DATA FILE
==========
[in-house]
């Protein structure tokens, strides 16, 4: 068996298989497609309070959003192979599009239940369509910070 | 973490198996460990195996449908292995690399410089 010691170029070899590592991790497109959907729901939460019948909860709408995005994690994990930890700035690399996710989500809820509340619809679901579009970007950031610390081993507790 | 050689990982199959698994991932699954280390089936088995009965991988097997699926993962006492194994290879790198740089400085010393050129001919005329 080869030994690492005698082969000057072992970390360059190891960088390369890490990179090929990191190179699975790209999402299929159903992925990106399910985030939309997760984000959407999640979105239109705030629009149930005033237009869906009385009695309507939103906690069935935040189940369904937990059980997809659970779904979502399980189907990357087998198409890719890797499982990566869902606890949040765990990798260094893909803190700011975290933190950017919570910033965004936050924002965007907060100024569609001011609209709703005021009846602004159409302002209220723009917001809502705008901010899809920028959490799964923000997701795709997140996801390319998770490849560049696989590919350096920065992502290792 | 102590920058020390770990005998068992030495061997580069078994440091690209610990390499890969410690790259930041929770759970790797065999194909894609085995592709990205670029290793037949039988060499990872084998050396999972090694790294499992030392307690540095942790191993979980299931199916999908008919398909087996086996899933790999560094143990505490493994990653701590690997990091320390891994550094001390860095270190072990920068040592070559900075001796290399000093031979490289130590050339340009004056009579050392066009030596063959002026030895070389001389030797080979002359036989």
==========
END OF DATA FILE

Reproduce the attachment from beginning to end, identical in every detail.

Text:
[in-house]
């Protein structure tokens, strides 16, 4: 068996298989497609309070959003192979599009239940369509910070 | 973490198996460990195996449908292995690399410089 010691170029070899590592991790497109959907729901939460019948909860709408995005994690994990930890700035690399996710989500809820509340619809679901579009970007950031610390081993507790 | 050689990982199959698994991932699954280390089936088995009965991988097997699926993962006492194994290879790198740089400085010393050129001919005329 080869030994690492005698082969000057072992970390360059190891960088390369890490990179090929990191190179699975790209999402299929159903992925990106399910985030939309997760984000959407999640979105239109705030629009149930005033237009869906009385009695309507939103906690069935935040189940369904937990059980997809659970779904979502399980189907990357087998198409890719890797499982990566869902606890949040765990990798260094893909803190700011975290933190950017919570910033965004936050924002965007907060100024569609001011609209709703005021009846602004159409302002209220723009917001809502705008901010899809920028959490799964923000997701795709997140996801390319998770490849560049696989590919350096920065992502290792 | 102590920058020390770990005998068992030495061997580069078994440091690209610990390499890969410690790259930041929770759970790797065999194909894609085995592709990205670029290793037949039988060499990872084998050396999972090694790294499992030392307690540095942790191993979980299931199916999908008919398909087996086996899933790999560094143990505490493994990653701590690997990091320390891994550094001390860095270190072990920068040592070559900075001796290399000093031979490289130590050339340009004056009579050392066009030596063959002026030895070389001389030797080979002359036989």